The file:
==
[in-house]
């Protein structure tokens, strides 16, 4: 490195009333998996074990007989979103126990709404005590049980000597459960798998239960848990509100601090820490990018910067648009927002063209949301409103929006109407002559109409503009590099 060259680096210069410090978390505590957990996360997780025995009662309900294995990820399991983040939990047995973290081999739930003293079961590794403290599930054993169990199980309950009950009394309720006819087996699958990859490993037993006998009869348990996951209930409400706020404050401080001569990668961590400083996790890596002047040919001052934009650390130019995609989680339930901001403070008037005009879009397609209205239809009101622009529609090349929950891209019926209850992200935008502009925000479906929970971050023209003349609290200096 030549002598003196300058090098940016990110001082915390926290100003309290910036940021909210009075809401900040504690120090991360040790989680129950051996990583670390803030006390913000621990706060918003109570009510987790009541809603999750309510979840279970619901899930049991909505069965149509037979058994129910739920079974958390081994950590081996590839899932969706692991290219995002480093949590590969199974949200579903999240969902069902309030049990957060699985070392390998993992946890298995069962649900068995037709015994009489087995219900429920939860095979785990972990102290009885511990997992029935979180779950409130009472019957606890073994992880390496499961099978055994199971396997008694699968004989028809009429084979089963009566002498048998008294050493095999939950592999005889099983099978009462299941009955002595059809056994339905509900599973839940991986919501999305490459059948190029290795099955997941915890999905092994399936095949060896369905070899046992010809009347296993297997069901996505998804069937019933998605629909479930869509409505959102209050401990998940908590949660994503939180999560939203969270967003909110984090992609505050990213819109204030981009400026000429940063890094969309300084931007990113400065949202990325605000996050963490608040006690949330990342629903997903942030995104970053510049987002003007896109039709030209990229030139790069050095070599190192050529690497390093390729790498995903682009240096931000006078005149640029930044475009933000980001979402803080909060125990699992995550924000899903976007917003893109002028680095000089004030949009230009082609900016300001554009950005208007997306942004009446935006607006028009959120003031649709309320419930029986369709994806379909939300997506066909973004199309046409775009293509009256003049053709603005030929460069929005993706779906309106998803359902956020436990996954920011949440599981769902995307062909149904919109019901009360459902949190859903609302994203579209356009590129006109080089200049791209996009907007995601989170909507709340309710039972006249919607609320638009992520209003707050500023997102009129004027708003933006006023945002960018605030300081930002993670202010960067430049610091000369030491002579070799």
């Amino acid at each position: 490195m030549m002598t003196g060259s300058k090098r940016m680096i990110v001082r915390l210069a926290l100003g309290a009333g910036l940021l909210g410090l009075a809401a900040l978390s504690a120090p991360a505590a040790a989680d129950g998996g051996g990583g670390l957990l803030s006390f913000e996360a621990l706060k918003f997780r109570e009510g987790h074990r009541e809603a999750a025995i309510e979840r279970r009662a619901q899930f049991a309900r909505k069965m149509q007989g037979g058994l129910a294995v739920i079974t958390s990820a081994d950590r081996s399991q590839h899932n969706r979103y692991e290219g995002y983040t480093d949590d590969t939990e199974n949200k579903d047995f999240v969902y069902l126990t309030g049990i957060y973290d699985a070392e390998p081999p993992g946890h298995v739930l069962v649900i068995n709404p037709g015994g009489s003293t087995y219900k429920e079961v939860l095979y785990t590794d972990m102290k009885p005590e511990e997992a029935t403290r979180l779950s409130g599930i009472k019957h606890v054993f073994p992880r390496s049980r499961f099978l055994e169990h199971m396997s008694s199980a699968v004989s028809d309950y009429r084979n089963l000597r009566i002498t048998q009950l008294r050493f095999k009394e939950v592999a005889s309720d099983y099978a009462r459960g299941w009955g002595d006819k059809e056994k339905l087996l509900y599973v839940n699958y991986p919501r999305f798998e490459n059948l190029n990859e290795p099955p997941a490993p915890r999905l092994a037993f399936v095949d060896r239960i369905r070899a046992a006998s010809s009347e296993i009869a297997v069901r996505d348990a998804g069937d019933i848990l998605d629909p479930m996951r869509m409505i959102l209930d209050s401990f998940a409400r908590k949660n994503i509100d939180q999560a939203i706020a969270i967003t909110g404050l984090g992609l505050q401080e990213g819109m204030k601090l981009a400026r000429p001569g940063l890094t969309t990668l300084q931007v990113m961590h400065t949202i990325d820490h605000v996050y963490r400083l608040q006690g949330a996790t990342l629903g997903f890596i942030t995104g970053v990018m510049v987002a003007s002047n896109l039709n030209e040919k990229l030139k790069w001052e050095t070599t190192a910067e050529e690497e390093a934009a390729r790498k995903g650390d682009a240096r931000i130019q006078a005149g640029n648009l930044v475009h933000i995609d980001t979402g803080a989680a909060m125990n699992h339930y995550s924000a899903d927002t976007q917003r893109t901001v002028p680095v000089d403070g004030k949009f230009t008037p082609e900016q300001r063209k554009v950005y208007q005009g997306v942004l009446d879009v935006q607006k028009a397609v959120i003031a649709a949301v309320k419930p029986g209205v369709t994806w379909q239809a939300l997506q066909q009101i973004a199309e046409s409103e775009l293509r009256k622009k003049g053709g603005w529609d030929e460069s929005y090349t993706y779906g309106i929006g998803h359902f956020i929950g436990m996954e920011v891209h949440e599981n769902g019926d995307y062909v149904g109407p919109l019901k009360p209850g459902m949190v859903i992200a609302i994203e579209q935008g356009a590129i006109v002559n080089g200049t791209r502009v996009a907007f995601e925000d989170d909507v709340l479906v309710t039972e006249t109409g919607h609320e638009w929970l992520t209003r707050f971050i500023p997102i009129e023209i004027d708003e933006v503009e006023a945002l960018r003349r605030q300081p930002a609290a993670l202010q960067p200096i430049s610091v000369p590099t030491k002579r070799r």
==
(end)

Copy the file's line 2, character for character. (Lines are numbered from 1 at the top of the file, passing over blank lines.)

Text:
């Protein structure tokens, strides 16, 4: 490195009333998996074990007989979103126990709404005590049980000597459960798998239960848990509100601090820490990018910067648009927002063209949301409103929006109407002559109409503009590099 060259680096210069410090978390505590957990996360997780025995009662309900294995990820399991983040939990047995973290081999739930003293079961590794403290599930054993169990199980309950009950009394309720006819087996699958990859490993037993006998009869348990996951209930409400706020404050401080001569990668961590400083996790890596002047040919001052934009650390130019995609989680339930901001403070008037005009879009397609209205239809009101622009529609090349929950891209019926209850992200935008502009925000479906929970971050023209003349609290200096 030549002598003196300058090098940016990110001082915390926290100003309290910036940021909210009075809401900040504690120090991360040790989680129950051996990583670390803030006390913000621990706060918003109570009510987790009541809603999750309510979840279970619901899930049991909505069965149509037979058994129910739920079974958390081994950590081996590839899932969706692991290219995002480093949590590969199974949200579903999240969902069902309030049990957060699985070392390998993992946890298995069962649900068995037709015994009489087995219900429920939860095979785990972990102290009885511990997992029935979180779950409130009472019957606890073994992880390496499961099978055994199971396997008694699968004989028809009429084979089963009566002498048998008294050493095999939950592999005889099983099978009462299941009955002595059809056994339905509900599973839940991986919501999305490459059948190029290795099955997941915890999905092994399936095949060896369905070899046992010809009347296993297997069901996505998804069937019933998605629909479930869509409505959102209050401990998940908590949660994503939180999560939203969270967003909110984090992609505050990213819109204030981009400026000429940063890094969309300084931007990113400065949202990325605000996050963490608040006690949330990342629903997903942030995104970053510049987002003007896109039709030209990229030139790069050095070599190192050529690497390093390729790498995903682009240096931000006078005149640029930044475009933000980001979402803080909060125990699992995550924000899903976007917003893109002028680095000089004030949009230009082609900016300001554009950005208007997306942004009446935006607006028009959120003031649709309320419930029986369709994806379909939300997506066909973004199309046409775009293509009256003049053709603005030929460069929005993706779906309106998803359902956020436990996954920011949440599981769902995307062909149904919109019901009360459902949190859903609302994203579209356009590129006109080089200049791209996009907007995601989170909507709340309710039972006249919607609320638009992520209003707050500023997102009129004027708003933006006023945002960018605030300081930002993670202010960067430049610091000369030491002579070799």